The single most important line this series (AP Photo/Gary Wiepert).
As Game 1 nears, we have covered almost every aspect of how the Caps and the Rangers will match up against each other. The one thing that hasn’t been covered is the particular line matchups that Adam Oates will deploy against the Rangers, particularly in Games 1 and 2 where he has the last change. As Suit pointed out last season, getting the right line matchups can be critical to a team’s success, and there are certain pairings we should expect the Rangers top guys to see as they play the games.
Per Left Wing Lock (courtesy of JP of Japers Rink), the Caps lines have been rather static in their formation of late: Alex Ovehckin-Nicklas Backstrom-Marcus Johansson, Troy Brouwer-Mike Ribiero-Martin Erat, Jason Chimera-Mathieu Perreault-Eric Fehr, Aaron Volpatti-Matt Hendricks-Jay Beagle. Since Joel Ward is likely to be back in the lineup, expect him to slot in for Fehr on the third line, with Volpatti coming out of the lineup and Fehr moving to the fourth line. On defense, you have Karl Alzner-Mike Green, John Erksine-John Carlson, and Jack Hillen-Steve Oleksy.
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AP Photo/Frank Franklin II
The Rangers have gotten to know the Washington Capitals quite well in recent seasons, beyond the regular season. It goes without saying that there’s not likely to be many surprises facing either side entering this series, so what do the Rangers need to do to steal game one away and take away home ice advantage? Let’s look at the keys to victory for your New York Rangers.
This is the most obvious – and most crucial – aspect of the entire series, as it always is when taking on the Capitals. Without Marc Staal, who always does a great job defending Ovechkin, things will be different. Defending who is arguably the best player right now in the NHL will be done by committee.
The keys will be keeping Ovechkin to the outside, allowing Lundqvist to see the shot and not allow Ovechkin to enter the zone at speed as often as possible. Reports suggest Tortorella will split up McDonagh and Girardi to help negate Ovechkin. This will be key as the Caps look for matchup advantages throughout the series.
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Jim McIsaac/Getty Images North America
One of the oldest adages of hockey is that to win games, you must stay out of the penalty box. Nothing revolutionary there, it makes sense that you don’t want to give your opponent too many chances to outnumber you on the ice.
It will certainly ring true in Round One, when the Rangers face Washington’s #1 ranked power play, which converted at a 26.8% rate this season. The Blueshirts must continue to play disciplined hockey, but that could be tricky; Washington’s offense isn’t just a handful on the power play, the Capitals rank fourth overall in offense and possess the league’s hottest scorer, the resurgent Alex Ovechkin.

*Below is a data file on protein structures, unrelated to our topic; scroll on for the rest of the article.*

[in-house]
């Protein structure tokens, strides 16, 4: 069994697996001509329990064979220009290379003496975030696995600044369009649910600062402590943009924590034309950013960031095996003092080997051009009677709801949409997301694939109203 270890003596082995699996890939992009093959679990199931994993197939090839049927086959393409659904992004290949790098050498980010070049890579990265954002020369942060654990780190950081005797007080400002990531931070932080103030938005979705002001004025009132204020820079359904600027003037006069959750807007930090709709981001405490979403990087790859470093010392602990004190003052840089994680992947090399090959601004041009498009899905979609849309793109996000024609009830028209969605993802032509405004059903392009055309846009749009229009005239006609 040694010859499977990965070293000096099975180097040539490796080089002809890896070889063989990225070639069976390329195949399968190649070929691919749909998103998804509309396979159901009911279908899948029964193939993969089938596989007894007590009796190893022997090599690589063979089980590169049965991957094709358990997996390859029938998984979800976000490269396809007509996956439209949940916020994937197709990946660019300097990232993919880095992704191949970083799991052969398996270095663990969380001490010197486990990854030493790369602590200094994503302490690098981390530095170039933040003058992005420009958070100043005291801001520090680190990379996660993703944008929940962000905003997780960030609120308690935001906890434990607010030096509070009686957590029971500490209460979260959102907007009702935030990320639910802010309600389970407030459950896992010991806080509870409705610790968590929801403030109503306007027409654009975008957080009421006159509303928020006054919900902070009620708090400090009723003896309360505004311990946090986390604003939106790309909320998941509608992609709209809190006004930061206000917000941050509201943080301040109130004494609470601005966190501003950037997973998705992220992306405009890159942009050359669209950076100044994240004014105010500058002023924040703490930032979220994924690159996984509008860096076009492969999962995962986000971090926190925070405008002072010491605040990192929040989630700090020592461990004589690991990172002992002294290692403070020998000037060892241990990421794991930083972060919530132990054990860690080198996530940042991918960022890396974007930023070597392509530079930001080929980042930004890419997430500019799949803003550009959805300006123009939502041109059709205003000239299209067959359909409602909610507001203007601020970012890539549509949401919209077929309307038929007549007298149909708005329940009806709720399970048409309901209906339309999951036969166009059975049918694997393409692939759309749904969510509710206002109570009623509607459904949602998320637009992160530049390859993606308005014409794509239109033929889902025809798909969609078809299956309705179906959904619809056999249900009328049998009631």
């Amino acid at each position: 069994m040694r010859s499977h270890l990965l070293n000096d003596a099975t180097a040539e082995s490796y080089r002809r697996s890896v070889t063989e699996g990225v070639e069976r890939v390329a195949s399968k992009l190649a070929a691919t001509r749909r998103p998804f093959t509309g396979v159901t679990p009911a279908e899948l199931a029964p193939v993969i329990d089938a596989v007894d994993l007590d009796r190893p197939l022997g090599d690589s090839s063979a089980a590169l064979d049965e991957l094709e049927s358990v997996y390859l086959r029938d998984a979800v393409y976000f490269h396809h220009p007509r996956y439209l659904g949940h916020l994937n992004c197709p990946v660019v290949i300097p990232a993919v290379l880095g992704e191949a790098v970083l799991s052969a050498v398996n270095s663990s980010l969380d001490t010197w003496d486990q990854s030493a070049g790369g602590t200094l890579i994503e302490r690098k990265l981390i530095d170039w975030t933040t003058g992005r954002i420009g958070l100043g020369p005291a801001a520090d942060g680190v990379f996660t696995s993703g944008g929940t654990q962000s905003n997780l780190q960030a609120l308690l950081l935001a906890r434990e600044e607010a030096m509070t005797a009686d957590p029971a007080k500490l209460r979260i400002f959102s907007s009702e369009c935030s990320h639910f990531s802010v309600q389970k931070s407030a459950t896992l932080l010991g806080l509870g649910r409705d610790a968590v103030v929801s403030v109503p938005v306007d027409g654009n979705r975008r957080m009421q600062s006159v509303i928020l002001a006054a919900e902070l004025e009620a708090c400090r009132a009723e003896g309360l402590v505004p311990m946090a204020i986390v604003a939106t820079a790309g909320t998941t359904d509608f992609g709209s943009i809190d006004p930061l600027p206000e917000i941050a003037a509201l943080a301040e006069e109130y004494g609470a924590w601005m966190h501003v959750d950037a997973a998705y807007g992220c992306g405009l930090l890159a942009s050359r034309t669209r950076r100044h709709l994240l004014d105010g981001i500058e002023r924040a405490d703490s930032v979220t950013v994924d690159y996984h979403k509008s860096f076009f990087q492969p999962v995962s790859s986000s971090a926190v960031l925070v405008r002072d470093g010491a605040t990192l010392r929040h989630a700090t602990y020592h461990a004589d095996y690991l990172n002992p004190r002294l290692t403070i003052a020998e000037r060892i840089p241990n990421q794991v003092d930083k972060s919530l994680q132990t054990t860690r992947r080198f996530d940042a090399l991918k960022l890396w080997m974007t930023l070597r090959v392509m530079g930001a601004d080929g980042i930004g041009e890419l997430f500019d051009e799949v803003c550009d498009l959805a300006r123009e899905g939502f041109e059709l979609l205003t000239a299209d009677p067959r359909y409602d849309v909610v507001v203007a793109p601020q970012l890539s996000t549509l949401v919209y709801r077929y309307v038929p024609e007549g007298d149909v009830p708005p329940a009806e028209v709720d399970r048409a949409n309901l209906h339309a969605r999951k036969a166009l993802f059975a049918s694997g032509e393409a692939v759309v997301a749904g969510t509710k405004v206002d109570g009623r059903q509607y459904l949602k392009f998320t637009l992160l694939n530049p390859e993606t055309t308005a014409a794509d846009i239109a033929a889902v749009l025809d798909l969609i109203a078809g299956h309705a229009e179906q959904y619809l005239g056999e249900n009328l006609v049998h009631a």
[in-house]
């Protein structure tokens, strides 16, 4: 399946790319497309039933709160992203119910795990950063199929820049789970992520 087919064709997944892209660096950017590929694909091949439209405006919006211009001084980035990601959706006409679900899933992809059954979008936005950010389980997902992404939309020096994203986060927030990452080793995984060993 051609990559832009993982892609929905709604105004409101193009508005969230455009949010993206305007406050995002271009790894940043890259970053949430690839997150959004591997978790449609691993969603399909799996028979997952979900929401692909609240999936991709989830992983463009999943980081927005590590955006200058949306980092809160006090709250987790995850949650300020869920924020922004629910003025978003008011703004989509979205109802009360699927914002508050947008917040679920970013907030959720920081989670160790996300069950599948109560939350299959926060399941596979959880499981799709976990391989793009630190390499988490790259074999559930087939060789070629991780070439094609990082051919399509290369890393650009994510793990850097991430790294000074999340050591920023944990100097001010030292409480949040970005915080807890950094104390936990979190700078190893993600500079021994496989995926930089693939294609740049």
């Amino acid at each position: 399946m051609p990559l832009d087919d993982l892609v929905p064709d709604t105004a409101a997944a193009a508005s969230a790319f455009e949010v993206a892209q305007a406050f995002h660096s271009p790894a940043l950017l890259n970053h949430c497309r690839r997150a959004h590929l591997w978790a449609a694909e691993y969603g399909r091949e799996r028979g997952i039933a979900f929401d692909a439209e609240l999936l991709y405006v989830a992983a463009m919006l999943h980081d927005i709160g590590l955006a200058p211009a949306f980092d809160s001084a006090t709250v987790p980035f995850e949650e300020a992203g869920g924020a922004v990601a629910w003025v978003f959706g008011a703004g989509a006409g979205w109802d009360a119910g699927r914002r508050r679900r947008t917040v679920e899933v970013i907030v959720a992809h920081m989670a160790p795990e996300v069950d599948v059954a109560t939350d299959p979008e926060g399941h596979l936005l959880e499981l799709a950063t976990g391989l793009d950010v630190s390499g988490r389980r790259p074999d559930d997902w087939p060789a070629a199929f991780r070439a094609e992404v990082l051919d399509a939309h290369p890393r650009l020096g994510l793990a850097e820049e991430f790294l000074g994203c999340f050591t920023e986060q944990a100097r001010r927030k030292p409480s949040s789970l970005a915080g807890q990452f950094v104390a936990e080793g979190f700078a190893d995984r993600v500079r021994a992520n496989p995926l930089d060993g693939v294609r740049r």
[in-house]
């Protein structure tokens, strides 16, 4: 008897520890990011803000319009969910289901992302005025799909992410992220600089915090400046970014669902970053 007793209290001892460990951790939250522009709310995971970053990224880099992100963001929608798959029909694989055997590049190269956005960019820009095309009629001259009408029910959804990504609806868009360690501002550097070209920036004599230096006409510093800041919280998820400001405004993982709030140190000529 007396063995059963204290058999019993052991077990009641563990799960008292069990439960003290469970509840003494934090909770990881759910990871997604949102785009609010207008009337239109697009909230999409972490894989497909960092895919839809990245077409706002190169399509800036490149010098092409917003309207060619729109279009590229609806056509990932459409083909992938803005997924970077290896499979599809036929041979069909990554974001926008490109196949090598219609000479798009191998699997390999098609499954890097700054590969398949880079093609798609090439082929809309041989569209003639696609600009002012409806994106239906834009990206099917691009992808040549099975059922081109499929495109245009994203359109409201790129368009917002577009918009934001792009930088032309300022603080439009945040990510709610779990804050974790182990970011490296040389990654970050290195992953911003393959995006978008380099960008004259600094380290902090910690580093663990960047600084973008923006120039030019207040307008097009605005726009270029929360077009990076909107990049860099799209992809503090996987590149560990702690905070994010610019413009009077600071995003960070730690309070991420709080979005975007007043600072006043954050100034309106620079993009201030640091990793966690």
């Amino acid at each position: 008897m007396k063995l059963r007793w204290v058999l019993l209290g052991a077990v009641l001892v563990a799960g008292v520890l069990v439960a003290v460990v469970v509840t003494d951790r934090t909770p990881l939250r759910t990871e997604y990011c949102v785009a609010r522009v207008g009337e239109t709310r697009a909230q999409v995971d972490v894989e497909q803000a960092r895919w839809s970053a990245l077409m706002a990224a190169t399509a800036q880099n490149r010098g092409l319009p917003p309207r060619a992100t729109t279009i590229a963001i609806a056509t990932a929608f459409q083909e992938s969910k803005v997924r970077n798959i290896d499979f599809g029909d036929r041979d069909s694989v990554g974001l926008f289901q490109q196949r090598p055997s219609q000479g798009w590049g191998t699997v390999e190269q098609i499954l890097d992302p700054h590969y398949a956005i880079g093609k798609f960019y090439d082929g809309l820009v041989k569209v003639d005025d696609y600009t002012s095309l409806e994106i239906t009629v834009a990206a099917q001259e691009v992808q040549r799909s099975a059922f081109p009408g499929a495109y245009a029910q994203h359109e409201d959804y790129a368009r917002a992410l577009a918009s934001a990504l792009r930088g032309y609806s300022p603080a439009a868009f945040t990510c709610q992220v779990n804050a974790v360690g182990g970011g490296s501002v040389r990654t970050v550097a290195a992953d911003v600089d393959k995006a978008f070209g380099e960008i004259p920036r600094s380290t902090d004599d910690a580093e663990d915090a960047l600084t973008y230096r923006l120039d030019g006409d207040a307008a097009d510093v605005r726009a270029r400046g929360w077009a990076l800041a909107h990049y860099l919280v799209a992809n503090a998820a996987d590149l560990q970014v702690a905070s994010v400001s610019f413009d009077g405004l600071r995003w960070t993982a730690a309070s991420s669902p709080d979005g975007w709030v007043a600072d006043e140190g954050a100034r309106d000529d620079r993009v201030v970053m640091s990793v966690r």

You might have heard that Ovechkin was left for dead and then came roaring back with 27 goals in his final 32 games to end up leading the league. Unsurprisingly, Ovechkin did his most damage on the power play, where he netted 16 goals, a ridiculous six more than the league’s second-most productive player, Steven Stamkos. Read more »
Bill Kostroun/Associated Press
As Suit said this morning, the Rangers and the Caps are meeting in the playoffs for the fourth time in five years. Last year, the Caps took the top seeded Rangers to a seventh game under Dale Hunter, who is now departed. Replacing him was Adam Oates, who took a unique style of coaching with him to Washington, and after a slow start, the Caps picked it up and ran with it.
This is not the same Caps team that the Rangers went 2-0-1 against. These Caps are 11-1-1 in April, and 15-2-2 over their last 19 games. They have been clicking on all cylinders, and really adapting to Oates’ hybrid systems. While there is generally an adjustment period to a new coach and a new system, the Caps full adjustment has made them the hottest team in the NHL heading into the post season, and teams are having trouble defending their hybrid schemes.
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The schedule for the first round has been released, and the Rangers/Caps will kick off their series on Thursday. The extra day off (other series start Wednesday) is great for the Rangers, as it gives them an extra day to get their guys (Marc Staal, Brian Boyle, Ryane Clowe, Derek Dorsett) healthy.
- Game 1: Thursday May 2nd, at 7:30PM
- Game 2: Saturday May 4th at 12:30PM (NBC)
- Game 3: Monday May 6th at 7:30PM
- Game 4: Wednesday May 8th at 7:30PM
- Game 5: Friday May 10 at 7:30PM
- Game 6: Sunday May 12 TBD